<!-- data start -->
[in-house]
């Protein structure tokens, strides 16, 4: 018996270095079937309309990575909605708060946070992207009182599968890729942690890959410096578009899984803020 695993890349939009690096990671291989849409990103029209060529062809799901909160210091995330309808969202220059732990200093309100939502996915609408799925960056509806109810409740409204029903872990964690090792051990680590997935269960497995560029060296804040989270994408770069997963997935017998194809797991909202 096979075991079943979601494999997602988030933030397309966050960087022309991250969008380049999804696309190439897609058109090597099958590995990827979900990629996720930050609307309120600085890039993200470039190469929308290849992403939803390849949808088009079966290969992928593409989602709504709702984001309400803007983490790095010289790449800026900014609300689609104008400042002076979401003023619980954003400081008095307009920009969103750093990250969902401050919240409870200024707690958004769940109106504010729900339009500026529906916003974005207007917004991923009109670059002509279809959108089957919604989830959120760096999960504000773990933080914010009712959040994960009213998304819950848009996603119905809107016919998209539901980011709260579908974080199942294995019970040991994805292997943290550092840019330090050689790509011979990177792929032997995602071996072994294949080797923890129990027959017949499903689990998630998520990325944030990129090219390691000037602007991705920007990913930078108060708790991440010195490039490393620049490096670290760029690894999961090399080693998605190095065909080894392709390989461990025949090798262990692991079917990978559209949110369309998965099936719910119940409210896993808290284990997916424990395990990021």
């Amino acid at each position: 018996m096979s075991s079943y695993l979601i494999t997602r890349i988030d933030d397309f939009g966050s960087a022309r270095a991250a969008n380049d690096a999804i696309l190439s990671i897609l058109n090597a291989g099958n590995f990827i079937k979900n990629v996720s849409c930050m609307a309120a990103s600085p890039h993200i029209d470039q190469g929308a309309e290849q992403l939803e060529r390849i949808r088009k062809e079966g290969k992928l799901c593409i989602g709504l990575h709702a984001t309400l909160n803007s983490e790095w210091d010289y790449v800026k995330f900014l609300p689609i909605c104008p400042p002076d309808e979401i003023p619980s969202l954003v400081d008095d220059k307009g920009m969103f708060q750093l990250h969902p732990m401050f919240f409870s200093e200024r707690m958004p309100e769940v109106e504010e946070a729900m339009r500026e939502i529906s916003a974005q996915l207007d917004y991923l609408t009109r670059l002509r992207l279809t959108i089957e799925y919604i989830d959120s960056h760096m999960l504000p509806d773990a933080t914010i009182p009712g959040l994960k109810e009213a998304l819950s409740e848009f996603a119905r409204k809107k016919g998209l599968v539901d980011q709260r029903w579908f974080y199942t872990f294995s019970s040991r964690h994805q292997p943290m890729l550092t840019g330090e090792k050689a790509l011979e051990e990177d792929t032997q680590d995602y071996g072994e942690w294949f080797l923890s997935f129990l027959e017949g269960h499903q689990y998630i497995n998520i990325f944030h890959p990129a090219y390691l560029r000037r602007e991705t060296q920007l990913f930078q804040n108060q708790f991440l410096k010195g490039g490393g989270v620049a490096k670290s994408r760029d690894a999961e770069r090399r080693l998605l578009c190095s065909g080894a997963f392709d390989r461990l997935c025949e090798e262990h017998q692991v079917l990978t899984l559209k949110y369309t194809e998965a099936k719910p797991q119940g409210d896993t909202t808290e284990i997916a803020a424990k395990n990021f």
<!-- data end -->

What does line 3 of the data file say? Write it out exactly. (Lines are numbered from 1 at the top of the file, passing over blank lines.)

């Amino acid at each position: 018996m096979s075991s079943y695993l979601i494999t997602r890349i988030d933030d397309f939009g966050s960087a022309r270095a991250a969008n380049d690096a999804i696309l190439s990671i897609l058109n090597a291989g099958n590995f990827i079937k979900n990629v996720s849409c930050m609307a309120a990103s600085p890039h993200i029209d470039q190469g929308a309309e290849q992403l939803e060529r390849i949808r088009k062809e079966g290969k992928l799901c593409i989602g709504l990575h709702a984001t309400l909160n803007s983490e790095w210091d010289y790449v800026k995330f900014l609300p689609i909605c104008p400042p002076d309808e979401i003023p619980s969202l954003v400081d008095d220059k307009g920009m969103f708060q750093l990250h969902p732990m401050f919240f409870s200093e200024r707690m958004p309100e769940v109106e504010e946070a729900m339009r500026e939502i529906s916003a974005q996915l207007d917004y991923l609408t009109r670059l002509r992207l279809t959108i089957e799925y919604i989830d959120s960056h760096m999960l504000p509806d773990a933080t914010i009182p009712g959040l994960k109810e009213a998304l819950s409740e848009f996603a119905r409204k809107k016919g998209l599968v539901d980011q709260r029903w579908f974080y199942t872990f294995s019970s040991r964690h994805q292997p943290m890729l550092t840019g330090e090792k050689a790509l011979e051990e990177d792929t032997q680590d995602y071996g072994e942690w294949f080797l923890s997935f129990l027959e017949g269960h499903q689990y998630i497995n998520i990325f944030h890959p990129a090219y390691l560029r000037r602007e991705t060296q920007l990913f930078q804040n108060q708790f991440l410096k010195g490039g490393g989270v620049a490096k670290s994408r760029d690894a999961e770069r090399r080693l998605l578009c190095s065909g080894a997963f392709d390989r461990l997935c025949e090798e262990h017998q692991v079917l990978t899984l559209k949110y369309t194809e998965a099936k719910p797991q119940g409210d896993t909202t808290e284990i997916a803020a424990k395990n990021f």